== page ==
Bridging Trends

Minor shift in average bridging rate – still at 0.8%




The average monthly interest rate in 2018 for bridging fell to 0.81%, only marginally down from the 0.83% average recorded in 2017, according to the latest Bridging Trends data.

Interestingly, this was despite a number of lenders cutting their bridging rates last year.

The average LTV also only increased to 55%, up from 47% in 2017 and 49% in 2016.

Unregulated bridging hit an average of 64% of all transactions in 2018, while regulated bridging business  decreased to an average of 36% last year, down on the 46% recorded in 2017 and 44% in 2016.

Bridging Trends

First charge bridging loans accounted for 83% of the market in 2018, while second charge loans remained at an average of 17% – the same average volume as 2017.

Chris Whitney, head of specialist lending at Enness Global Mortgages, said: “I think we will see demand increase this year for second charge loans, with some first charge holders having Brexit worries coupled with the fact that – as we have seen in this quarter’s data – pricing continues to see downward pressure, making it a fast, simple cost-effective solution for many borrowers.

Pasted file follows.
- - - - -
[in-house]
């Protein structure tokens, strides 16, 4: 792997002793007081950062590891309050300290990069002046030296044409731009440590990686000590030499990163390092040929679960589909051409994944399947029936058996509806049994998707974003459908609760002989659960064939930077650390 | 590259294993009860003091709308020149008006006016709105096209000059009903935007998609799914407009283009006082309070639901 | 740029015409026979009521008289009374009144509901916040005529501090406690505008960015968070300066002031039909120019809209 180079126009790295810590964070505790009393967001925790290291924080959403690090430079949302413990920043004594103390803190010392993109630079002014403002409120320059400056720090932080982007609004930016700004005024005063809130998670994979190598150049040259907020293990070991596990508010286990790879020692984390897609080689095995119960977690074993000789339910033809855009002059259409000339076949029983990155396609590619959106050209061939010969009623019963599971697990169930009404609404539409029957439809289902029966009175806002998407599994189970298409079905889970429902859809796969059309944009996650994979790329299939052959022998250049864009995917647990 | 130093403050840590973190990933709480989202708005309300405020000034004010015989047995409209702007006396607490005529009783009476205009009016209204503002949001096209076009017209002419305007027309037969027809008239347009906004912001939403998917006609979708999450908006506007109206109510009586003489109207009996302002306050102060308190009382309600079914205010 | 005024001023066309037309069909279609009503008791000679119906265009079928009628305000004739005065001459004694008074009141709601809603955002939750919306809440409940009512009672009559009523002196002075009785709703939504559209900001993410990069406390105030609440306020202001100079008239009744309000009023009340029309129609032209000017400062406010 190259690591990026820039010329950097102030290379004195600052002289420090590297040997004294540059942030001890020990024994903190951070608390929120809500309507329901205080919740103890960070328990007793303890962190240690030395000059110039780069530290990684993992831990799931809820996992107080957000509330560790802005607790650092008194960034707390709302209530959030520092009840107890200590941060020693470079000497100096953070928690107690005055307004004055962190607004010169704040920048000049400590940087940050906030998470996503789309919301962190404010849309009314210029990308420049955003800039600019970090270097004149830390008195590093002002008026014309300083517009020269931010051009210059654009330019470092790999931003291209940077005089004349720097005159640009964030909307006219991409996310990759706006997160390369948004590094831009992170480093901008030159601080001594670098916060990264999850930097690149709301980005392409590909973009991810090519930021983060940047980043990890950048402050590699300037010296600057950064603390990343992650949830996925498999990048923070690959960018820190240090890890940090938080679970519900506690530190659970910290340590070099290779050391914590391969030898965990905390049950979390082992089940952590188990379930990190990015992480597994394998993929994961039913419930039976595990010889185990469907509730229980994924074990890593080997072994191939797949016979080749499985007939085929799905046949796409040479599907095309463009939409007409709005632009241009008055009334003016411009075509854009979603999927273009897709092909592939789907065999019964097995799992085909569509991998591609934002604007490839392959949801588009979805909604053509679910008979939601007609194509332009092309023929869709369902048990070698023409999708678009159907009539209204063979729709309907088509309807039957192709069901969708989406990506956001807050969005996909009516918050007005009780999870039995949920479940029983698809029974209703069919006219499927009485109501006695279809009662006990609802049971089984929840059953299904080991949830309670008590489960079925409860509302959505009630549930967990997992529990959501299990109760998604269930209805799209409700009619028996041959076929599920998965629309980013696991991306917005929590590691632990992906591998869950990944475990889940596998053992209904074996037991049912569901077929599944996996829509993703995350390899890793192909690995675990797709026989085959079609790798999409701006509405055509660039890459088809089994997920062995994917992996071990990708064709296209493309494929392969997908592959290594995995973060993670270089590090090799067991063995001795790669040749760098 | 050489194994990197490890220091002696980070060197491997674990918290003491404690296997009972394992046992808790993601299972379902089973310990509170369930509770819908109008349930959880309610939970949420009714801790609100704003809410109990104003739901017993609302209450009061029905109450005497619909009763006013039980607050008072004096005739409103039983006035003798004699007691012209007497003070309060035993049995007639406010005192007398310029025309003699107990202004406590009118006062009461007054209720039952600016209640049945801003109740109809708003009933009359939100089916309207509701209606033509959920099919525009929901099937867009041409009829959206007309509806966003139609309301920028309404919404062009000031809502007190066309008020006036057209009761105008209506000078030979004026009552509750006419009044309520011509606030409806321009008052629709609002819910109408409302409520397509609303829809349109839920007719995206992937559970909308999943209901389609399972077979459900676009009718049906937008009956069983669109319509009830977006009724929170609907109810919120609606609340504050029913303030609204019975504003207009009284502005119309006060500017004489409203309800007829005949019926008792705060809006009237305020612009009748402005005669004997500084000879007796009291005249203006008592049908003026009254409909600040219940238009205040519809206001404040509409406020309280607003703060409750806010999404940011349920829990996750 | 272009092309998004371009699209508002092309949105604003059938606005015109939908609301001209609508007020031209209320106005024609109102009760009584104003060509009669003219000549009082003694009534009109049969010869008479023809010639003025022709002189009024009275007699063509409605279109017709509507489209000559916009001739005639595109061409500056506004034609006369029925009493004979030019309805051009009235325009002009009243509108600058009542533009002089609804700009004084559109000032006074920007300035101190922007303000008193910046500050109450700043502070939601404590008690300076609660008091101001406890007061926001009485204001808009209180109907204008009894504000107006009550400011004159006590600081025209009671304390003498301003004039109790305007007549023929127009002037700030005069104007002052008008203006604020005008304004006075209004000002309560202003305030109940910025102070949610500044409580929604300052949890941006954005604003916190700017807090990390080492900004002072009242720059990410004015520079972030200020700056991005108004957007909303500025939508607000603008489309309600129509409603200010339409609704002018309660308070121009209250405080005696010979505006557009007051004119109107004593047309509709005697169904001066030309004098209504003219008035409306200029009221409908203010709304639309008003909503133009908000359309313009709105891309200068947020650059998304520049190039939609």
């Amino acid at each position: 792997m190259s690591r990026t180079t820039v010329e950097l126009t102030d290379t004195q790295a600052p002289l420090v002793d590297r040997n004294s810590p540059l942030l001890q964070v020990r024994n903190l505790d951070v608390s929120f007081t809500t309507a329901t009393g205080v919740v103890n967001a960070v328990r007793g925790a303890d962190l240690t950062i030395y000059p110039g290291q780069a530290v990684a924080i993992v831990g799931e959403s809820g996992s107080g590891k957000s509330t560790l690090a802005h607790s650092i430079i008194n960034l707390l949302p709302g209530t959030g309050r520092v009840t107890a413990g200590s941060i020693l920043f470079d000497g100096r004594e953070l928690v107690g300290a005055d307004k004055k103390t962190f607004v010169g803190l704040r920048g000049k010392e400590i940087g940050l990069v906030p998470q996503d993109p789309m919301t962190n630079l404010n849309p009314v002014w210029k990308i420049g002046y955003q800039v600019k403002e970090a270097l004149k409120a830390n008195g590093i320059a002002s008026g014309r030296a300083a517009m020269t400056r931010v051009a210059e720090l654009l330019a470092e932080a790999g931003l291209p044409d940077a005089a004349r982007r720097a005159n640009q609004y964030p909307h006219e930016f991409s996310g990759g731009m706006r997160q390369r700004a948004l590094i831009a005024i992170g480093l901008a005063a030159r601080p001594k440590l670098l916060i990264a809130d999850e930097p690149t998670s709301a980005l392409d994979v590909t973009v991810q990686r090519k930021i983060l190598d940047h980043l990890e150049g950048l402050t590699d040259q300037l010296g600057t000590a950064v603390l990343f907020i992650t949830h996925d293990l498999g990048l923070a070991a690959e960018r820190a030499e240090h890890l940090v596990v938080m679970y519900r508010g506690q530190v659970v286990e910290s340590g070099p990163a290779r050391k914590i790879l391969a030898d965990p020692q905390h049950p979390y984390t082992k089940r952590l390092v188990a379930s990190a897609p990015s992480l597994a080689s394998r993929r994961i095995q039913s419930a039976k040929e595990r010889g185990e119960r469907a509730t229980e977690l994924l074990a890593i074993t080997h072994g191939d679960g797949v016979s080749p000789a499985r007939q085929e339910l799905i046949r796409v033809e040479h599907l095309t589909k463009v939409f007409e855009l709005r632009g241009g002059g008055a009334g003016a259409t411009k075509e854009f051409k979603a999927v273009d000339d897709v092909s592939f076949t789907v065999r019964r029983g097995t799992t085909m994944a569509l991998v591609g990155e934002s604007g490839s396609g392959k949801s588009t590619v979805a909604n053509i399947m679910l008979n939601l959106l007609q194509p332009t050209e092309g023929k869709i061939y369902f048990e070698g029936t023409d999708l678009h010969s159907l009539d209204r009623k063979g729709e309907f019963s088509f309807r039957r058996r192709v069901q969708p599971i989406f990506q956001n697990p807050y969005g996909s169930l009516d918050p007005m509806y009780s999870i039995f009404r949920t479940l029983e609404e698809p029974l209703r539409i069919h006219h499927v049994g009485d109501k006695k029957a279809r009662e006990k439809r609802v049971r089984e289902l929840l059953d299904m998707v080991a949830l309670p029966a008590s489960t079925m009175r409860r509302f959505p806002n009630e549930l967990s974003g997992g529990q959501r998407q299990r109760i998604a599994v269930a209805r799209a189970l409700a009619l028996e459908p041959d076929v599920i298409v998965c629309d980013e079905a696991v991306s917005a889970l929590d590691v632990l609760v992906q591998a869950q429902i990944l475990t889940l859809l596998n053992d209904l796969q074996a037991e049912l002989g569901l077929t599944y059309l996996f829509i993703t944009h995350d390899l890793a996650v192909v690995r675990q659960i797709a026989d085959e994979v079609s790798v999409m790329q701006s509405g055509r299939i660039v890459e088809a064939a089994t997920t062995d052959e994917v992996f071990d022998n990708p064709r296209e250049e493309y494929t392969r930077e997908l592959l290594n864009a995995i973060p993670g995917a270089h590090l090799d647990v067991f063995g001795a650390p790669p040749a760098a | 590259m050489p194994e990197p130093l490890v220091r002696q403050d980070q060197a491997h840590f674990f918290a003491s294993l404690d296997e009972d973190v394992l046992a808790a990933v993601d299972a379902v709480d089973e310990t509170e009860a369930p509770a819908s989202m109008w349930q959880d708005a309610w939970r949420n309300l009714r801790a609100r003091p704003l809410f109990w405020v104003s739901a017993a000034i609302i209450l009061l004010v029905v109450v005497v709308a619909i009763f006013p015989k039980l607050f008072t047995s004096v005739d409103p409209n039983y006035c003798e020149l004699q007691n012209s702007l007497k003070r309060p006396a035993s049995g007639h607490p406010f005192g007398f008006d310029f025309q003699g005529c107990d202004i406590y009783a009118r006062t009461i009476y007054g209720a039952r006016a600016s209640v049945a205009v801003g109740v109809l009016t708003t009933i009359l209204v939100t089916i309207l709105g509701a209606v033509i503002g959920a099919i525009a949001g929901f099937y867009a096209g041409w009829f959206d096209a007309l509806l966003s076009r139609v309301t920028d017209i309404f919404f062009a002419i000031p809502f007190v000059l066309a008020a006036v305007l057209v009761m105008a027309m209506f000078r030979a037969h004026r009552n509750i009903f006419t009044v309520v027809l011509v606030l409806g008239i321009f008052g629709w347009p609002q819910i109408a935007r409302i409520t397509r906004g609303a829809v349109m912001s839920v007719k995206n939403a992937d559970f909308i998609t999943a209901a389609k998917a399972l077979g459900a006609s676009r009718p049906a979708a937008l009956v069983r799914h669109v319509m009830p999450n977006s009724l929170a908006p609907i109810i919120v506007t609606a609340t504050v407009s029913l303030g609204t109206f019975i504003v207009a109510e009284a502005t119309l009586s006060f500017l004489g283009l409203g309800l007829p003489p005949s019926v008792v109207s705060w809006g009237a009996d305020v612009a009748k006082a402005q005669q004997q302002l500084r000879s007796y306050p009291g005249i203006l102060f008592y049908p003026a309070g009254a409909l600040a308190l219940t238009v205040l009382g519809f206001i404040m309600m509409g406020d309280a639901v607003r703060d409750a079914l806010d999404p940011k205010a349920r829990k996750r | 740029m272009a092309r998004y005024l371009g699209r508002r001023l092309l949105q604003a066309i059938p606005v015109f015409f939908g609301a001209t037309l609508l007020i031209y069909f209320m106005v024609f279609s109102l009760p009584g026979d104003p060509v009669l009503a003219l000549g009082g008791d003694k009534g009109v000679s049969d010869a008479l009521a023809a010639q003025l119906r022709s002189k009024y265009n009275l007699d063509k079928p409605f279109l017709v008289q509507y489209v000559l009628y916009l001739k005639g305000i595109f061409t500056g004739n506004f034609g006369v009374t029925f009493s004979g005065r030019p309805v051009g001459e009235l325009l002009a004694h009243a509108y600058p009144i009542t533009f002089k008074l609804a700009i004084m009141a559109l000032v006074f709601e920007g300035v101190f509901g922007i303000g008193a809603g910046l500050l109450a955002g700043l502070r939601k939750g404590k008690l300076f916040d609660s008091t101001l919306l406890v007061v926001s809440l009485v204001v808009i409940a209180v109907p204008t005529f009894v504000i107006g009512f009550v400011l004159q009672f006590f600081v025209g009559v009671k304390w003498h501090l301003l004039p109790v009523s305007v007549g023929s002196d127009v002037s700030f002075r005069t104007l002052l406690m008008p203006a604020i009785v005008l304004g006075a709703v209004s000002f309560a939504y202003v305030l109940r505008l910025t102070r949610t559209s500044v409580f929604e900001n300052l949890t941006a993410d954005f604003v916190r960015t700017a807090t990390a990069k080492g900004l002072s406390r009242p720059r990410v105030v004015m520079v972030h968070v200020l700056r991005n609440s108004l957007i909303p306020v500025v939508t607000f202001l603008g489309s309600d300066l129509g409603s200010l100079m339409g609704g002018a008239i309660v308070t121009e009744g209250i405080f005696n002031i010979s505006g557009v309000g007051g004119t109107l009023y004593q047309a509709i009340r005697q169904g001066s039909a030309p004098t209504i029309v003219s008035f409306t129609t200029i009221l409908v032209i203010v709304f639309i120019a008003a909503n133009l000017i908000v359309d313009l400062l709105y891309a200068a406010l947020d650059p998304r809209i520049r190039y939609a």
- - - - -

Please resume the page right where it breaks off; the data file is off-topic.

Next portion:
“It can be particularly attractive for borrowers who have very attractive historic mortgage deals that would not be available now and can’t borrow any more on that product. 

“Adding on a good second charge loan can give a surprisingly low overall blended rate.”

Bridging loan volume transacted by contributors reached £766.9m in 2018, an increase of £232.8m on 2017.

This figure comes as four new contributors joined the Bridging Trends study in 2018: Clever Lending, Complete FS, Pure Commercial Finance and Y3S.

Demand for bridging loans for business purposes increased on average to 14% (2017: 12%), while the average proportion of loans advanced for property refurbishments increased to 28% (2017: 23%).

The average loan term was 11 months, down from 12 months in 2017.

Gareth Lewis, commercial director at MT Finance, added: “Investor sentiment is resilient and investing in property to add value and improve returns was evidently a long-term trend throughout 2018. 

“With Brexit still uncertain, the first quarter’s data will be interesting reading, but I expect demand for bridging finance will remain strong and the product will continue to provide vital support for property investors.”

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